Let me assure you that I am not a hardcore athlete.  I have always been committed to staying fit with moderate exercise as part of my weekly routine, but I was not a runner, biker or swimmer at the onset of this personal challenge.  Yet, after many months of training, I became a swimmer, runner and biker.   Look at that – a new definition of me at age 40!  I had already accomplished something.

After many months of training, the time had come to attempt my first Olympic triathlon.  This involved a .9 mile swim in the chilly waters of the Long Island Sound, a 25 mile bike ride up and down the hills of Westchester County, and a 6.2 mile run to complete the race.  Despite my rigorous training, the night before the triathlon I was terrified.  I am not a huge fan of fear and anxiety, but I am a huge fan of what happened next.  I found myself involved in quite an amazing self-coaching exercise.  I began to tell myself that I was prepared, that I had done everything that I could do to prepare for this day, that I would put my safety first throughout the race and if I ever felt that I could get hurt, I could always simply stop.  I reminded myself that it was just a race, and finish or not, I was going to try.  My family would love me just the same whether I came in first, last or didn’t finish at all.   They were proud of me for simply trying.  Most importantly, I was incredibly proud of myself.

On the morning of the race, as the sun was rising over the beach where we would start our swim, I watched the physically challenged athletes enter the water first.  Many of these individuals were without an arm or leg, or both.  I was in awe of their courage and the incredible stories of hard work, determination and sheer will power that got them to this moment.  Those brave individuals inspired me to get into that cold water and do my best.  I spent the next three hours taking it literally one stroke, one push of the pedal and one stride at a time, focusing on my breath the whole way and telling myself that I could do this.  At the top of the highest climb on my bicycle, I was brought to tears by an incredible feeling of accomplishment.  I realized that I could actually do this.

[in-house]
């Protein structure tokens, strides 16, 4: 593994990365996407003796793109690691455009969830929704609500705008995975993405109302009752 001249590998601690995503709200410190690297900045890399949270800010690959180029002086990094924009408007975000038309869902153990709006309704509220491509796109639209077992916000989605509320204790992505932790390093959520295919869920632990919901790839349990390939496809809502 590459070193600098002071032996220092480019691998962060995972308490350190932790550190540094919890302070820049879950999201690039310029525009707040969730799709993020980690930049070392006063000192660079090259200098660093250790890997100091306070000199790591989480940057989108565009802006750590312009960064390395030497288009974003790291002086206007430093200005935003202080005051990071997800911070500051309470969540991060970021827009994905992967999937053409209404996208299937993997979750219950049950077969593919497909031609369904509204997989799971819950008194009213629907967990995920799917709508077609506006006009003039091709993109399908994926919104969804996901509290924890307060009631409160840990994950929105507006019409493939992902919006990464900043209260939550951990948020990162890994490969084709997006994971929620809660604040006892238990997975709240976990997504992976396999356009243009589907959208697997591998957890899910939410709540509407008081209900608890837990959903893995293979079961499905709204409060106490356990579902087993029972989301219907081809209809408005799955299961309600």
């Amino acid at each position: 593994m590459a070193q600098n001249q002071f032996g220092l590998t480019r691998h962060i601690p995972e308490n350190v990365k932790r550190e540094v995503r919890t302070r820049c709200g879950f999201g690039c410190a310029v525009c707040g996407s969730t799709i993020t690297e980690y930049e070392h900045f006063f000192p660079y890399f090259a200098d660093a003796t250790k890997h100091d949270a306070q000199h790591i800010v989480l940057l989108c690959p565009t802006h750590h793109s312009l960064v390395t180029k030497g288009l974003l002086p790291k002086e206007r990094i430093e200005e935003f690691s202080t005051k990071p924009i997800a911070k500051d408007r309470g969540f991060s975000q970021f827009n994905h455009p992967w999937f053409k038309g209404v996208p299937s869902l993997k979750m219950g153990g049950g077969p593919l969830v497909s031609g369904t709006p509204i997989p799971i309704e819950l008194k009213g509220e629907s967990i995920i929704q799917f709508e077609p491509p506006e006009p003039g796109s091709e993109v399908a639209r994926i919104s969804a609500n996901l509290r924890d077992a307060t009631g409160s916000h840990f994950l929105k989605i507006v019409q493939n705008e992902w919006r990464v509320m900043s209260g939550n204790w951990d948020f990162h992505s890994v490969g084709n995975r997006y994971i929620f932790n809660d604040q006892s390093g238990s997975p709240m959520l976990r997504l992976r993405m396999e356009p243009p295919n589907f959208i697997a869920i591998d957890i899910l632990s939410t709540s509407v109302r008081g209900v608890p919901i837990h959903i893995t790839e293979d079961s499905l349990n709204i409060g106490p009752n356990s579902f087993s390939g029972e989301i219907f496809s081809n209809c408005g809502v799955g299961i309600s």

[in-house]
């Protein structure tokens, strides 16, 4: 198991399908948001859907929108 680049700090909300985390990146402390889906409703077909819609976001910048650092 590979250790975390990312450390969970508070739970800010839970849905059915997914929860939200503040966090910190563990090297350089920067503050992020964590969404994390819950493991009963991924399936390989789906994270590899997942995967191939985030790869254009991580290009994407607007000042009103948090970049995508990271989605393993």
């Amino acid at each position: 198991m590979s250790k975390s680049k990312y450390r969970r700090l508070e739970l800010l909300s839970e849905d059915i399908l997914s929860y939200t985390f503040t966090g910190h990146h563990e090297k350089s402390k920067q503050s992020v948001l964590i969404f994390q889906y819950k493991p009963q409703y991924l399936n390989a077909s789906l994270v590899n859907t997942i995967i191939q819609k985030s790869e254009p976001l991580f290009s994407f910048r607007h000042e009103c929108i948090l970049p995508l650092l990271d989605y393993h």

Much to my great relief and amazement, I finished!   I did not finish at the front of the pack, but I finished.  My family was there at the finish line to cheer me on and give me big hugs when I was done.  But it wasn’t their praise that I felt most, it was the incredible feeling that at the age of 40 I had done something that I never thought I could do.  I had experienced another “first” in my life.  I persevered, pushed myself and overcame my fears.   I was left with a strong sense that the human mind and body is capable of incredible things through sheer will and determination.  In many ways, I felt like a child again, experiencing the thrill of stepping outside of my comfort zone, and the pride that I gave it a try.   Just like in life, I thought, we have to have faith in ourselves, face our fears, and take each moment as they come, one step at a time, by simply putting one foot in front of the other each step of the way.

I am not suggesting that everyone should run out and sign up for a triathlon.  I am suggesting that there is great value in stepping outside of your comfort zone and encouraging your children to do the same.  It can be as a simple as trying a sport that you have always wanted to try, planning a trip that you have always dreamed of taking, or signing up for a class that has always peaked your interest.  Whatever it is, there is so much to be gained from putting yourself out there.  The only way to fail is by never giving it a try.

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How Full Is Your Glass?

How Full Is Your Glass?

by cheryl on February 4, 2012

in Healthy Living

Have you ever noticed how many choices we make everyday?  Most of us are incredibly fortunate to live in a world full of choices.  We choose everything from what to eat for breakfast each morning or what clothes we want to wear each day, to what we want to do when we grow up or who we want to marry.

On the flip side, we cannot always choose our circumstances.  Whether we are faced with great tragedy or the more mundane happenstances of our daily lives, we often feel like we are the unfortunate victims of life’s unfairness.

An important lesson that I often remind myself, especially when my children complain that something is just not fair, is the unwavering truth that life is not always fair.  I would love to look into their innocent little eyes and tell them that whatever wrong they have felt will somehow magically be made right.  As we all know, this is simply not true and is a lesson that would not serve them well in coping with life’s ups and downs.  I always feel like the bearer of bad news, the one who must deflate that balloon of childhood optimism, when I tell my children that life is not always fair.  Once they accept this to be true, however, things may get a little easier.